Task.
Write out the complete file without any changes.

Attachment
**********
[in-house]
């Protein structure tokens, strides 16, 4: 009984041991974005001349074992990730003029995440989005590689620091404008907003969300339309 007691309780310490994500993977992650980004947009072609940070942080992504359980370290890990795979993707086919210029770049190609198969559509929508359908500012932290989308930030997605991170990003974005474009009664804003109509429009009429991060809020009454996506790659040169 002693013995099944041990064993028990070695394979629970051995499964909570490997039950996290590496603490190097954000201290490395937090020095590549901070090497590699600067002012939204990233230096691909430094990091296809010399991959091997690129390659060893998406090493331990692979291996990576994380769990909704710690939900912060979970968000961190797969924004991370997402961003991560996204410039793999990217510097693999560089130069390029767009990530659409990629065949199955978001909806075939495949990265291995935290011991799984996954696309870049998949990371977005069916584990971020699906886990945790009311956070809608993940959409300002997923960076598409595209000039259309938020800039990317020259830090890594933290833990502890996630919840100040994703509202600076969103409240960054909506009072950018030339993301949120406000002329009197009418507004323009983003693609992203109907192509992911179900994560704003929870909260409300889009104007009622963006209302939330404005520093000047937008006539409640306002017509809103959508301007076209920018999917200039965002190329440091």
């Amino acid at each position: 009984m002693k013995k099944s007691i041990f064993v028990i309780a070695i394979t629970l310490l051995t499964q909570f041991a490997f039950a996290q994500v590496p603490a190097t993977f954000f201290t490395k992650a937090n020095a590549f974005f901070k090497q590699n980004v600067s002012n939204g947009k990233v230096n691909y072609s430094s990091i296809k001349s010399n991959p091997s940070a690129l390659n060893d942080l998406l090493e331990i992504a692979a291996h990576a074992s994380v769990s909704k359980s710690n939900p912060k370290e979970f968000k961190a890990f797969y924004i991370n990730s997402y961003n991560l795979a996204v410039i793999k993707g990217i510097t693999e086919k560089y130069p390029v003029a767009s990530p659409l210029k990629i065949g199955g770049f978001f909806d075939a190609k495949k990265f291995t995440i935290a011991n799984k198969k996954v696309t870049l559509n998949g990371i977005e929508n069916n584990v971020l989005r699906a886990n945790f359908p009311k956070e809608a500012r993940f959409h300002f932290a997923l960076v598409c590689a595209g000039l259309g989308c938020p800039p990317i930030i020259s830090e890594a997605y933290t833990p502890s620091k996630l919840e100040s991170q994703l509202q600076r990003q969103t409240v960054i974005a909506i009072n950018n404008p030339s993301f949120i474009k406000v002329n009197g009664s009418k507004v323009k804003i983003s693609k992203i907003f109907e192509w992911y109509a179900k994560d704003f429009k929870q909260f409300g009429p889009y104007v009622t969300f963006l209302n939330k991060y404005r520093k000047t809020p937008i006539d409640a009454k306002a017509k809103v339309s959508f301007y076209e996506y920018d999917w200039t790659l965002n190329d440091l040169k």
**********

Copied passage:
[in-house]
């Protein structure tokens, strides 16, 4: 009984041991974005001349074992990730003029995440989005590689620091404008907003969300339309 007691309780310490994500993977992650980004947009072609940070942080992504359980370290890990795979993707086919210029770049190609198969559509929508359908500012932290989308930030997605991170990003974005474009009664804003109509429009009429991060809020009454996506790659040169 002693013995099944041990064993028990070695394979629970051995499964909570490997039950996290590496603490190097954000201290490395937090020095590549901070090497590699600067002012939204990233230096691909430094990091296809010399991959091997690129390659060893998406090493331990692979291996990576994380769990909704710690939900912060979970968000961190797969924004991370997402961003991560996204410039793999990217510097693999560089130069390029767009990530659409990629065949199955978001909806075939495949990265291995935290011991799984996954696309870049998949990371977005069916584990971020699906886990945790009311956070809608993940959409300002997923960076598409595209000039259309938020800039990317020259830090890594933290833990502890996630919840100040994703509202600076969103409240960054909506009072950018030339993301949120406000002329009197009418507004323009983003693609992203109907192509992911179900994560704003929870909260409300889009104007009622963006209302939330404005520093000047937008006539409640306002017509809103959508301007076209920018999917200039965002190329440091």
């Amino acid at each position: 009984m002693k013995k099944s007691i041990f064993v028990i309780a070695i394979t629970l310490l051995t499964q909570f041991a490997f039950a996290q994500v590496p603490a190097t993977f954000f201290t490395k992650a937090n020095a590549f974005f901070k090497q590699n980004v600067s002012n939204g947009k990233v230096n691909y072609s430094s990091i296809k001349s010399n991959p091997s940070a690129l390659n060893d942080l998406l090493e331990i992504a692979a291996h990576a074992s994380v769990s909704k359980s710690n939900p912060k370290e979970f968000k961190a890990f797969y924004i991370n990730s997402y961003n991560l795979a996204v410039i793999k993707g990217i510097t693999e086919k560089y130069p390029v003029a767009s990530p659409l210029k990629i065949g199955g770049f978001f909806d075939a190609k495949k990265f291995t995440i935290a011991n799984k198969k996954v696309t870049l559509n998949g990371i977005e929508n069916n584990v971020l989005r699906a886990n945790f359908p009311k956070e809608a500012r993940f959409h300002f932290a997923l960076v598409c590689a595209g000039l259309g989308c938020p800039p990317i930030i020259s830090e890594a997605y933290t833990p502890s620091k996630l919840e100040s991170q994703l509202q600076r990003q969103t409240v960054i974005a909506i009072n950018n404008p030339s993301f949120i474009k406000v002329n009197g009664s009418k507004v323009k804003i983003s693609k992203i907003f109907e192509w992911y109509a179900k994560d704003f429009k929870q909260f409300g009429p889009y104007v009622t969300f963006l209302n939330k991060y404005r520093k000047t809020p937008i006539d409640a009454k306002a017509k809103v339309s959508f301007y076209e996506y920018d999917w200039t790659l965002n190329d440091l040169k």